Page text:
Wednesday, April 28, 2010

Welcome to Dockside

It's time for another photo essay. Welcome to KISKA's 2010 Dockside Availability. The ship is in our homeport of Hilo, HI, which is awesome! I made kinda a stink about not wanting to go to Honolulu for it, and the maintenance folks put in a lot of effort to make it work in Hilo. Thanks, SFLC PBPL APM!
This is the ship at our regular moorings, in Radio Bay. The small boat is on the trailer so we can use it if we need to. And there's tons of work going on everywhere.
The contractors set up a work area for themselves on the pier. The tarp is a necessity in Hilo, given how much it rains. They've also got a shipping container for storage and more work space.
SN Aaron Pasoquen is PPPing (prepping, priming and painting) the small boat crane. We've got a bunch of work PPPing stuff on the exterior of the ship, which is complicated in Hilo by the regular rain. Make paint dust while the sun shines!
These guys are making paint dust too (and dutifully sucking it away so it doesn't get into the water). SN Ryan Andres is manning the paint float for SN Mike McKinstry (seated) and BM2 Neal Bueno, while they PPP the hull. We took a beating on the paint job while we were at the state pier at the beginning of March, and they're trying to recover from some of the damage. SN Andres and SN McKinstry are our newest law enforcement ninjas onboard, just back from the Maritime Law Enforcement Academy's (MLEA) Boarding Team Member (BTM) school.
Up to the foc'sle now. Jeez, what a mess! But all that stuff's got a working purpose, so it's there for the duration.
This is, well, what's left of the hatch from the foc'sle into forward berthing. We're getting a bunch of hatches and quick-acting water-tight doors (QAWTDs) renewed or replaced. The ones that are being replaced have to be cut out, and this is what that looks like.
Other work being done includes having our bridge windshield wipers replaced. YAY! Yippeee! Whoopeee! I've been cussing those things for a while, and at the end of the last patrol, the one right in front of my chair on the port side of the bridge just stopped working. The ninjaneers didn't have the right belt onboard to fix it, and we were getting them replaced in dockside anyway...so, well, visibility wasn't so great from the port side of the bridge. Also in this photo, you can see where the portholes in the electronics space are being blanked out (the black plastic with a taped X just above the barrel of the gun).
The bridge didn't escape the work. The insulation from the overhead was removed for renewal. All the black plastic is taped up to protect "interferences," that is, anything that we don't want messed up while the contractors are working.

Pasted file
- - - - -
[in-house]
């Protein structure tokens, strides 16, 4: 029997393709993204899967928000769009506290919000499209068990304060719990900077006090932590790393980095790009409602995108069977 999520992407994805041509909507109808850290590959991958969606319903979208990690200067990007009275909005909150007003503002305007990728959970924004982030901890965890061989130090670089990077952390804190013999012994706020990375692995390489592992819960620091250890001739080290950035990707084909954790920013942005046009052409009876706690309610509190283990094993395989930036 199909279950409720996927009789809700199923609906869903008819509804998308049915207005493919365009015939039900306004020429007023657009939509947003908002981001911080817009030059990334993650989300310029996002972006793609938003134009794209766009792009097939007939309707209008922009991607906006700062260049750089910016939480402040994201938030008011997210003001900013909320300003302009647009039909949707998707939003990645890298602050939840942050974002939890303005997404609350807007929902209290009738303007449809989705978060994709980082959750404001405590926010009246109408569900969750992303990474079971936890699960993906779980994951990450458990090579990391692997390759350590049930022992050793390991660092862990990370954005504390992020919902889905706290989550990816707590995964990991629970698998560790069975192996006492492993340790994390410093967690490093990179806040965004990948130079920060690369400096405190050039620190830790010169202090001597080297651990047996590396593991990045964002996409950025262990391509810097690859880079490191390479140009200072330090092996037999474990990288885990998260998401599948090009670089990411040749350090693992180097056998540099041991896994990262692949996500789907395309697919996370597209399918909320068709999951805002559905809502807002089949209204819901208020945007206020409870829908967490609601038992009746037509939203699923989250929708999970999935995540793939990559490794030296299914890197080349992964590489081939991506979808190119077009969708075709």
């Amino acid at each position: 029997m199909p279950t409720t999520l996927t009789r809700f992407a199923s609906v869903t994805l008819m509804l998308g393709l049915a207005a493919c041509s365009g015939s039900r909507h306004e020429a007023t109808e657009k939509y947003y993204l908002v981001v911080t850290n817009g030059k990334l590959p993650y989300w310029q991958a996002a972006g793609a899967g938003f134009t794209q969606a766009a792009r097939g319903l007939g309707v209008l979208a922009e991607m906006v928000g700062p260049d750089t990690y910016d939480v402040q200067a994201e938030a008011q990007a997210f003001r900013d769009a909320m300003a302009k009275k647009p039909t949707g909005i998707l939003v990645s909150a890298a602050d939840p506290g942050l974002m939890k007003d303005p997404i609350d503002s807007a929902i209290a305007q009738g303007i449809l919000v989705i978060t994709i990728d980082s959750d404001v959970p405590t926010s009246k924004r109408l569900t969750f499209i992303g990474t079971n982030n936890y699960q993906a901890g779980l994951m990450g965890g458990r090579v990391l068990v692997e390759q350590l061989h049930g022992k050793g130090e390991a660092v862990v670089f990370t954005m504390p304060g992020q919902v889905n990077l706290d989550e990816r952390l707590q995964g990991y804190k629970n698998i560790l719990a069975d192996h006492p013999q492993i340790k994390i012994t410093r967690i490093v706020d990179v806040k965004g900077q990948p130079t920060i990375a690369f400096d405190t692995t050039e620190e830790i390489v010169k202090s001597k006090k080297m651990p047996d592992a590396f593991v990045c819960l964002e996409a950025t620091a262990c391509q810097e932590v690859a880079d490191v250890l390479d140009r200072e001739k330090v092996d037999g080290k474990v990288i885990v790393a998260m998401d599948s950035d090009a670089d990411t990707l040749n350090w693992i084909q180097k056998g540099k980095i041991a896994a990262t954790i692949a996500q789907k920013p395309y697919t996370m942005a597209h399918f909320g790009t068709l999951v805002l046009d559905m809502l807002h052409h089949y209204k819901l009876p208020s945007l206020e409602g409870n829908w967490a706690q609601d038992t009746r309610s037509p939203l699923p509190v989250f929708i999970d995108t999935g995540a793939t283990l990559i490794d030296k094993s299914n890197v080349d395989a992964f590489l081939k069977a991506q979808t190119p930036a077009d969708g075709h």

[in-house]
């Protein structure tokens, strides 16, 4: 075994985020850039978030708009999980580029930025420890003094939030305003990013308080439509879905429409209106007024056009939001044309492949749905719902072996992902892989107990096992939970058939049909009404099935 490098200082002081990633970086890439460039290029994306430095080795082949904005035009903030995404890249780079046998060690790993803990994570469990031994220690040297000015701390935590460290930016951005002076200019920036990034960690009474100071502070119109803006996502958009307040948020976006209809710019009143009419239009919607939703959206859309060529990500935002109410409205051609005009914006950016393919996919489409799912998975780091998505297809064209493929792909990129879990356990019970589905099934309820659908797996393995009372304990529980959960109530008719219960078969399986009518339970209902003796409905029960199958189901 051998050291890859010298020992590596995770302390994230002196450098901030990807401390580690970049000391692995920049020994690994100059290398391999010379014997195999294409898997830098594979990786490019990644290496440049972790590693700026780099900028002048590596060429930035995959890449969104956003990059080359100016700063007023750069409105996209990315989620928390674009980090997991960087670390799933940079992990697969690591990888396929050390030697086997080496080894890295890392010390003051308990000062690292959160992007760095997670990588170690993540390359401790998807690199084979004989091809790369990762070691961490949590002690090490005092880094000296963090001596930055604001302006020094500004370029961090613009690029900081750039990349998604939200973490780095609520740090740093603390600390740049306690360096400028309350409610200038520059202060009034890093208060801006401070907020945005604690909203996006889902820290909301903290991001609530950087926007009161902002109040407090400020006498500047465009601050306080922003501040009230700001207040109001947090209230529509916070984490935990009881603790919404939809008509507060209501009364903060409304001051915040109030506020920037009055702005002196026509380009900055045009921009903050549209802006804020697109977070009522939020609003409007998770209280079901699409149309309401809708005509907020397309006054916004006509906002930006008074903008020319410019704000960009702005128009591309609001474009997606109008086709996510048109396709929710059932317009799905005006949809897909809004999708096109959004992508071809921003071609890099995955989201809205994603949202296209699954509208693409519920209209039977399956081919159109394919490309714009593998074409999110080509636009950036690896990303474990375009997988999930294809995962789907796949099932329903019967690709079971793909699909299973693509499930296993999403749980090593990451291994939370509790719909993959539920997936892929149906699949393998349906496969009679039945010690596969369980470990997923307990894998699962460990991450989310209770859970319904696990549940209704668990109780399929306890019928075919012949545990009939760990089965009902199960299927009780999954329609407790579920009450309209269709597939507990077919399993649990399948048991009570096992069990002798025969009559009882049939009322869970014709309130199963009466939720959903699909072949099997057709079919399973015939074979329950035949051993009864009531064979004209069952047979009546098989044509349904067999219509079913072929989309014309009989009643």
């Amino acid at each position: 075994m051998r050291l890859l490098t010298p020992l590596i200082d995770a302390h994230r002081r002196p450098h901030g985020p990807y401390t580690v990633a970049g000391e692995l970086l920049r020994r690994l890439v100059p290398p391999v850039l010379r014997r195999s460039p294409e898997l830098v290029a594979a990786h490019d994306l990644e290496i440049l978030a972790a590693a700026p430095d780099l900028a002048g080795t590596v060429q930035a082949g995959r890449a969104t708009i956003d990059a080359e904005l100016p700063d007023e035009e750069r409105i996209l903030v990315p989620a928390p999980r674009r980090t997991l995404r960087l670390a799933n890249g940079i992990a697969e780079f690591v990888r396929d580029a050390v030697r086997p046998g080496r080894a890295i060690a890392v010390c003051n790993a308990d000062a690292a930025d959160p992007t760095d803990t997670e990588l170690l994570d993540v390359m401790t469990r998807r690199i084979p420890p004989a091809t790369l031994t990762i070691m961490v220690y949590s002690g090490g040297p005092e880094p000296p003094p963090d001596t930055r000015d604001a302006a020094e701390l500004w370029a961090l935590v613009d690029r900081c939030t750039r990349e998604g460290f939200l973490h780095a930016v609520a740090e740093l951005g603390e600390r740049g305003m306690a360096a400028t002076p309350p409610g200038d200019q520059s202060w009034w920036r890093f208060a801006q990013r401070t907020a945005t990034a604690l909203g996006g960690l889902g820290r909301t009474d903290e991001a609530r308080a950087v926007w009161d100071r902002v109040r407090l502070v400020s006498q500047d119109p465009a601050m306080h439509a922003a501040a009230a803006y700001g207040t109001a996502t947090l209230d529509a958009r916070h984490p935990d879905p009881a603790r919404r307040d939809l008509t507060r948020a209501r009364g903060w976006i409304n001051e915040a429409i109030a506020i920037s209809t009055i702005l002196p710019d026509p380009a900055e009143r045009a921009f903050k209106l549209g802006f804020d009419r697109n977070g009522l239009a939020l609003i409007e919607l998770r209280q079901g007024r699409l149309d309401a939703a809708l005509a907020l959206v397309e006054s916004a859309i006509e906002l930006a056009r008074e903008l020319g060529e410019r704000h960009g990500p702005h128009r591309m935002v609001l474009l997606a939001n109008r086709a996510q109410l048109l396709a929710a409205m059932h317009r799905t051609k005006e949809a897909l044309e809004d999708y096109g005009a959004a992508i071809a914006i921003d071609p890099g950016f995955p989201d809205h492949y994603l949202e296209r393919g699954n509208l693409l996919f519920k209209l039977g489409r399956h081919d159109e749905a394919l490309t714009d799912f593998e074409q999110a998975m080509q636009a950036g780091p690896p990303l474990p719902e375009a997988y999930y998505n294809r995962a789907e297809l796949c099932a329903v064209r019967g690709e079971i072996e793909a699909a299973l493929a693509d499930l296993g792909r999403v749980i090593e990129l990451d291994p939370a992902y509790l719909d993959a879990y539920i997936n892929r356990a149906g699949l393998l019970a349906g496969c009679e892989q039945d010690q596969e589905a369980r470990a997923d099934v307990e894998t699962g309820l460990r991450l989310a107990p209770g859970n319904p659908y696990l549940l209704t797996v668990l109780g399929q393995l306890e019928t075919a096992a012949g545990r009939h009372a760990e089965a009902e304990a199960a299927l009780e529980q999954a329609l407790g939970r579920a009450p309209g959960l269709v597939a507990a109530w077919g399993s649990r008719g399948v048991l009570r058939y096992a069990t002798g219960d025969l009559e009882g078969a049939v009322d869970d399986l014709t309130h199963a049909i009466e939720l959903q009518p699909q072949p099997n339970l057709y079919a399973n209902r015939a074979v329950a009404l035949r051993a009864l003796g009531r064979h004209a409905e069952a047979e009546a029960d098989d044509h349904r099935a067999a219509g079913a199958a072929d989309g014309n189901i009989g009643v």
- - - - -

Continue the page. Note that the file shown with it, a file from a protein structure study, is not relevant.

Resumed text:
Moving inside, now. The QAWTD between the messdeck and CPO passageway (up forward) is also being renewed. I'm standing in the passageway, looking aft towards the messdeck. They had to remove the false bulkhead on the left that divides the passageway from Chief's stateroom.
And this is what the messdeck looks like right now. Yes, the messdeck. Ugh. The tables and benches are usually on the right, now piled on top of each other so the contractors can get into the forward sound locker to work on fixing the holes in the fuel tanks.
The top has been removed from the fuel tanks. Careful where you step! There's normally bulkheads enclosing this space. The one cool thing about major availabilities is that you really do get to see the framework, the bones of the ship. One more note in this space...just underneath the ladderwell in the left of the photo, the contractors took some UT shots designed to measure the thickness of the metal. Well, there's some bad metal just above the deckline that will have to be replaced. Bummer. Lots of interferences to be removed, and just a big pain in the butt in general. But that's what availabilities are for.On to the engine room now. The insulation blankets have been removed from the exhaust pipes. We found cracks that have to be repaired.
Two fine young engineers getting ready to do something that they need respirators for. FA Brian Callahan and FN Nolan Ryan.I like all the red danger tags hanging so cheerfully from the switchboard, kinda like Christmas ornaments.
MK3 Tony Collado is checking out what's going on in aft berthing. More fuel tanks are open back here to fix more holes.
Looking into aft steering, you can see a couple of contractors working diligently at needlegunning the bulkheads in the space, preparing the metal for PPPing, and checking for more weak spots.
These are the holes in the watertight bulkhead between the battery space and aft steering. Not so watertight right now.

But, with all the work going on, at least we're not dealing with this...
Gawd, what a disaster. This is a photo from 1996 (the ship was only 6 years old then!), and shows diesel fuel spraying from a hole the forward centerline fuel tank into the sewage tank. In the age-old tradition of pranksters, our temp PE sent this photo to his replacement right before he left Hilo, saying, have fun with this mess. Mean, so mean...but funny. Don't worry, Chris, this really isn't your hassle.

3 comments:

Liomoana said...

How did all this damage happen since September when you finished at dry dock? Did it just get missed there or was it not bad enough then or.........

I'm glad you could get it done in Hilo, even with all the drawbacks (the daily or more showers).

Just a Girl said...

Most all of the work scheduled during this dockside was stuff that was already scheduled to happen regardless of last summer's drydock. They needed to be worked on, but weren't emergent enough to be done right then. The things that were added were the repairs to the fuel tanks. And it's not really "damage" per se, really just "maintenance."

Azulao said...

This looks like the home renovation from hell.